The domino effect refers to how one action can have a knock-on effect to related subjects. Knock one domino over, and you don’t just affect the first domino, but all the ones who stand in its path.
In economics, the domino theory is often used to explain how an economic problem in one country can spread like a contagion or domino effect to similar countries and firms.
Examples of the domino effect in economics
- Debt crisis – 2012-13 Bond yields rise in Greece, causes rising bond yields in other Eurozone economies.
- Credit crunch 2007/08 – a shortage of finance in the US spreads throughout the world and to all banks.
- Devaluation – 1997. A fall in a currency in S.E. Asia caused international investors to lose confidence and sell similar currencies in other Asian economies.
- Negative regional multiplier effect. One major manufacturing firm closes down; this causes unemployment, outward migration of labour, other firms going out of business, declining real incomes.
How the domino effect works
In 2011, when investors realised Greece was at risk of insolvency and bonds were at risk of default, it changed market sentiment. Firstly, investors sold Greek bonds, causing a rapid rise in Greek bond yields.
(Greece is not on this graph, but Greek bond yields rose to over 25% in Jan 2012.
However, this change in market sentiment and loss in confidence caused investors to lose confidence in other Eurozone debt markets. Here the big effect was confidence. Previously investors felt Euro bonds were very secure. However, the realisation that countries in the Euro were not immune meant investors demanded higher bond yields. (In fact, investors realised Euro bonds were riskier because there was no lender of last resort)
The problem is that when investors start to sell, other economies started to experience liquidity shortages. Italy, Ireland and Spain were not insolvent but without the ability to create money, they relied on investors buying a regular quantity of bonds. With the change in market sentiment, bond yields rose, and this further added to the lack of confidence in the bond market.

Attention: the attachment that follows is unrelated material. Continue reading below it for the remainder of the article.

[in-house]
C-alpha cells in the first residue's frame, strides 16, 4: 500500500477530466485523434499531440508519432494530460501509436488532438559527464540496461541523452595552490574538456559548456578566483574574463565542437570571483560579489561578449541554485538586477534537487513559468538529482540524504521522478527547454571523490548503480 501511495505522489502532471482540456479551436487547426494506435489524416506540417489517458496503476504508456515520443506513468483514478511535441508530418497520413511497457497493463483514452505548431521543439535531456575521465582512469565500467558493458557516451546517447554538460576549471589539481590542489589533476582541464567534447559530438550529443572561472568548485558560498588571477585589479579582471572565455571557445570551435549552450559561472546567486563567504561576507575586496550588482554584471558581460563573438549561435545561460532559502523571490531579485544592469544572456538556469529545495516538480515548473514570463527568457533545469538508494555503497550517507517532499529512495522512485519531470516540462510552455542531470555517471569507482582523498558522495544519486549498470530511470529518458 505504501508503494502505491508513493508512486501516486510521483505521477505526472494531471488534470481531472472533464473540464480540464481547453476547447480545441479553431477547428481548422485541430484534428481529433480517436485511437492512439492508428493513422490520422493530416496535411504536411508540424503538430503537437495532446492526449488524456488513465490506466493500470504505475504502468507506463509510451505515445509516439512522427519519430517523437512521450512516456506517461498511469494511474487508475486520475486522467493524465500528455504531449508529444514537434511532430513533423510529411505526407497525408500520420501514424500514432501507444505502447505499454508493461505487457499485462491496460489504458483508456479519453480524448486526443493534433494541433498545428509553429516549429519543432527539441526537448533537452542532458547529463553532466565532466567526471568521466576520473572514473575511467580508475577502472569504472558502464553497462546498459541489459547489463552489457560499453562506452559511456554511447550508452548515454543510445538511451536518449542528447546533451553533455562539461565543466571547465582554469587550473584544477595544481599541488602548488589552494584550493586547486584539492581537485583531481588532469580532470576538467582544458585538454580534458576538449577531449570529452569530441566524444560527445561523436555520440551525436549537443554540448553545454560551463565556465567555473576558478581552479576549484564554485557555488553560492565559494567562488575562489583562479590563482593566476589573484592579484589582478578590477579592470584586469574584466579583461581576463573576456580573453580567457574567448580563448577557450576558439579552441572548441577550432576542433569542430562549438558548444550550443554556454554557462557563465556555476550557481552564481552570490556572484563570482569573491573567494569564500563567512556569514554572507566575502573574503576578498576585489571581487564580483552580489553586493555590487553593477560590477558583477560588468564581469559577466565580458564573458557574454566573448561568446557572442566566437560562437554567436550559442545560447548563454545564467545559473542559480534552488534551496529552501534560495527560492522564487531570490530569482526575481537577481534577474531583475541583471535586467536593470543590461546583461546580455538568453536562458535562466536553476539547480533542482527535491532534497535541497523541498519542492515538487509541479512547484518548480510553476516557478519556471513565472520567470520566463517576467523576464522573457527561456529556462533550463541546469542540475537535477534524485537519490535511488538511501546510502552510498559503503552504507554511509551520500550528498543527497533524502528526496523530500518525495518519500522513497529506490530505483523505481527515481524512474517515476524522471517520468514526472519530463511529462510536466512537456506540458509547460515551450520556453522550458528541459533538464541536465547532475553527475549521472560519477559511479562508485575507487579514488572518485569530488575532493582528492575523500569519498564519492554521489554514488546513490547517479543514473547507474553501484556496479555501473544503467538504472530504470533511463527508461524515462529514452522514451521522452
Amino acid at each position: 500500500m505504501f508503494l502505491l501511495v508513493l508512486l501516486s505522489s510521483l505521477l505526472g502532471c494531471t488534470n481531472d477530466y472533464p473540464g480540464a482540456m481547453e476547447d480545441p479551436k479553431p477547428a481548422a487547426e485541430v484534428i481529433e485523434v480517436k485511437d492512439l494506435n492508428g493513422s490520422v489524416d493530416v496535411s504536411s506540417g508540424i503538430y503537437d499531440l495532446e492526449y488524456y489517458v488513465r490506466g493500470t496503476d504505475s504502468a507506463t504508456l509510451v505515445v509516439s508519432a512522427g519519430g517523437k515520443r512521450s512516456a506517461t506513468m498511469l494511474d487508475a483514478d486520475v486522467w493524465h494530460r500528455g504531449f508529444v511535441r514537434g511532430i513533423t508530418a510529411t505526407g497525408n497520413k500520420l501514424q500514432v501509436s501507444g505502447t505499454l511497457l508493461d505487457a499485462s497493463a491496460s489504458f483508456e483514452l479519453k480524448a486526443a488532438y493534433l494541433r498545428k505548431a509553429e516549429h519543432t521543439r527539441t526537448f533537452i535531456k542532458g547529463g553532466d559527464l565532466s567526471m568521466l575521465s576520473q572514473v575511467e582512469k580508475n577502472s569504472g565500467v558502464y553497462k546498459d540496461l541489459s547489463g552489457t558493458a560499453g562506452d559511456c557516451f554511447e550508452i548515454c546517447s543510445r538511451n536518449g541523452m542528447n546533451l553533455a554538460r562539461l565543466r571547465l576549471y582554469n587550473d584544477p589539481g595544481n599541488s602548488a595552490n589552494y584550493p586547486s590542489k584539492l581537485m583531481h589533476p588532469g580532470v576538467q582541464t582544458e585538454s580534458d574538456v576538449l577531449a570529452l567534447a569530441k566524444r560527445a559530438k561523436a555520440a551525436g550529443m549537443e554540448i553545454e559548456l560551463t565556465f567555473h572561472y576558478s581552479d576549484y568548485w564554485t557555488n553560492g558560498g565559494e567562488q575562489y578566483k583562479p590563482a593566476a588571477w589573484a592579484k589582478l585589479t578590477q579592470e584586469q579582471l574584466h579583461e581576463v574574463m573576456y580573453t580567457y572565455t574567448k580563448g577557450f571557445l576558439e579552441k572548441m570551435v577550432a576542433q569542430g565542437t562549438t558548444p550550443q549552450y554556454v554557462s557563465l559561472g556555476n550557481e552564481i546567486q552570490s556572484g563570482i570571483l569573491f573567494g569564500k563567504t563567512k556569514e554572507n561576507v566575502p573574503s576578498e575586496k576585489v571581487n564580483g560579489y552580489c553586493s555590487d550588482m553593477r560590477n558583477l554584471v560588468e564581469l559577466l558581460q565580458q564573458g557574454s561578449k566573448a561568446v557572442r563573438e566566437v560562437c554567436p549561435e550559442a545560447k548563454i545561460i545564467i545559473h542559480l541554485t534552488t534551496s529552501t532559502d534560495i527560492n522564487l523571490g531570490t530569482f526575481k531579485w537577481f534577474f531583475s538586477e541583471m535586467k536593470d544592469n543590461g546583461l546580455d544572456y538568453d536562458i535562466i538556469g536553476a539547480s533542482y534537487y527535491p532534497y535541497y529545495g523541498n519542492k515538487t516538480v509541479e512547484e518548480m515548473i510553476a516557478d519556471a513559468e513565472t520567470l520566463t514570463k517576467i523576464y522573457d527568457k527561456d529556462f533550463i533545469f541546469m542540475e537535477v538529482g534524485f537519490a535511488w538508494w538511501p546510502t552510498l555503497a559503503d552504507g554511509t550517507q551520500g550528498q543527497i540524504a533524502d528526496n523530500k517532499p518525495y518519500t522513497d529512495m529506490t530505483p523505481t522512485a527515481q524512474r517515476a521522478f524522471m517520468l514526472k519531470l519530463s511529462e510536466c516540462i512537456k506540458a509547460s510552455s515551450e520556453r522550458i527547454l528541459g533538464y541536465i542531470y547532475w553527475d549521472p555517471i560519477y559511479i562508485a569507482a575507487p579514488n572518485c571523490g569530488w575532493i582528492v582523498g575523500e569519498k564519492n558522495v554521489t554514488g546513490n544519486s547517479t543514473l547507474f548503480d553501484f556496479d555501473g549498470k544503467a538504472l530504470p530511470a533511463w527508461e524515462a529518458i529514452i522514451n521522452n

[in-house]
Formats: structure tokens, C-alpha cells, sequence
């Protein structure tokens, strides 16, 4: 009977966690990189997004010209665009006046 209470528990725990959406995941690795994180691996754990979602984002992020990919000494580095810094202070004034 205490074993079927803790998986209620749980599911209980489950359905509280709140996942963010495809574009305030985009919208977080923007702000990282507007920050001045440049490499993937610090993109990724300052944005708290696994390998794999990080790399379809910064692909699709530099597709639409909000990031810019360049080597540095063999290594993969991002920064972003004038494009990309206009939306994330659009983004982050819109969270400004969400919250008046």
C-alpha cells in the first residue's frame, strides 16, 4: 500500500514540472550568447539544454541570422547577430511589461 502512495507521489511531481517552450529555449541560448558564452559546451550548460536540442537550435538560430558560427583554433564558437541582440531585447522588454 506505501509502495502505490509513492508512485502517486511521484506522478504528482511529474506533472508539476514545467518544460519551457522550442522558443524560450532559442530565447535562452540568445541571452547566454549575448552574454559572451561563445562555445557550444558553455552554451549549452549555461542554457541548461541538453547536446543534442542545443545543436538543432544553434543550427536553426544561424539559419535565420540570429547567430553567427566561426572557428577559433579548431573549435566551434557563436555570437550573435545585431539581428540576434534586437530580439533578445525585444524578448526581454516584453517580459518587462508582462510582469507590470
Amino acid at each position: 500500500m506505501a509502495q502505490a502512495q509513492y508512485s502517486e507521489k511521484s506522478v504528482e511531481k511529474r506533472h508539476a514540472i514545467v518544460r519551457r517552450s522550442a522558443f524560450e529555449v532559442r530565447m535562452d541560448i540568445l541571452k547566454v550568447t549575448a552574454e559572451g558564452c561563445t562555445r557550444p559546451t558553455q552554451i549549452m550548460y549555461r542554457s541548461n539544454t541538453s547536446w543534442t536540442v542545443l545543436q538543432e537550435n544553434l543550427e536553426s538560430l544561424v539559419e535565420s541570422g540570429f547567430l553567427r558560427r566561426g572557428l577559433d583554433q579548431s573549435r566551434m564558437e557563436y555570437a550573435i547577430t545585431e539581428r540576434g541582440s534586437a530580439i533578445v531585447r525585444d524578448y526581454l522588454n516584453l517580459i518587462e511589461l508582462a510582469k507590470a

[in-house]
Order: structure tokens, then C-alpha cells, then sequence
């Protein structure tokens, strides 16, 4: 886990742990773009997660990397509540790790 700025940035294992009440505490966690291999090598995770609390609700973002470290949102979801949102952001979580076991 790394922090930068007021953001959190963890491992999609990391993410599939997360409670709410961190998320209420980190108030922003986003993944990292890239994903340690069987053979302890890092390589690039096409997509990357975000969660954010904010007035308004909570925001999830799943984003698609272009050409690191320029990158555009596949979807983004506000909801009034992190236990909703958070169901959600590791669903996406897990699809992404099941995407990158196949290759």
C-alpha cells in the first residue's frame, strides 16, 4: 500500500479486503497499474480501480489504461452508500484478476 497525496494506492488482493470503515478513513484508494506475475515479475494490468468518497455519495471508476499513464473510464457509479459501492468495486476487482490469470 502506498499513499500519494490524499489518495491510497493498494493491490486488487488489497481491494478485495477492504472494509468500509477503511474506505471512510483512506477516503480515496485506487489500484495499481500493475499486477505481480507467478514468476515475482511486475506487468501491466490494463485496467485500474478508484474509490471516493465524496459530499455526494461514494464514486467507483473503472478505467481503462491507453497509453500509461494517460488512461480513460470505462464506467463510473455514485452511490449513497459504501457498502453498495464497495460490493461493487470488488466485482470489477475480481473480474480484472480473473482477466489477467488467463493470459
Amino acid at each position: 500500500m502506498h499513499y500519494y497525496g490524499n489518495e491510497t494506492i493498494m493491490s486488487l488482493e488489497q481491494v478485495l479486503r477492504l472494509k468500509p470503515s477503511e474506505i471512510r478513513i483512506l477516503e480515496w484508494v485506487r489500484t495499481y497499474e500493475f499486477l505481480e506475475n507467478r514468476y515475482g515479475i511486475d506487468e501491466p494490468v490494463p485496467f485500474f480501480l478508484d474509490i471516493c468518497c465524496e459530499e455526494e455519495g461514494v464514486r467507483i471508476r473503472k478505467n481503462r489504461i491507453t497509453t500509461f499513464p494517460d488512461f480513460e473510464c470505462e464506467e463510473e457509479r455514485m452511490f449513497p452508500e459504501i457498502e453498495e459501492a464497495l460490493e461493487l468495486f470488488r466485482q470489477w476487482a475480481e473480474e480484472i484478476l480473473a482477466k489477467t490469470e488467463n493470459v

Rising bond yields and fears over government debt levels also caused a change in fiscal policy. European governments felt that in response to rising bond yields, they should cut spending and increase taxes (in short austerity). However, this austerity had a knock on effect on economic growth. In a period of weak recovery, cutting government spending causes a further fall in economic growth. Lower economic growth has a negative effect on tax revenues worsening the government’s debt position.
If there had been no crisis in Greece, this domino effect would have been much less noticeable in other Eurozone economies.
The crisis was averted when the ECB made commitments to intervene in the bond market and offer sufficient liquidity.
Further Reading: The Euro debt crisis
Devaluation and S.E. Asian Crisis
The Asian financial crisis of 1997 refers to a macroeconomic shock experienced by several Asian economies – including Thailand, Philippines, Malaysia, South Korea and Indonesia. Typically countries experienced rapid devaluation and capital outflows as investor confidence turned from over-exuberance to contagious pessimism as the structural imbalances in the economy became more apparent.
The credit crisis was a classic example of a domino effect starting from a rise in mortgage defaults (often based in a small number of US states like Florida)
- US increase interest rates – this causes mortgage repayments to become unaffordable for many who had taken out ‘subprime mortgages’
- Mortgage defaults rise. Banks lose money and sell repossessed houses onto a falling housing market.
- House price falls cause a negative wealth effect.
- European banks who had lent money to mortgage companies now lose money and become short of liquidity.
- The general shortage of liquidity in the financial system causes panic and loss of confidence. Bank lending falls sharply causing an economic recession and further declines in spending.
- More on credit crisis
Multiplier effect – An initial change in injections causes a bigger final change in GDP.
1 thought on “The Domino Effect”
Thanks for the interesting article and statistics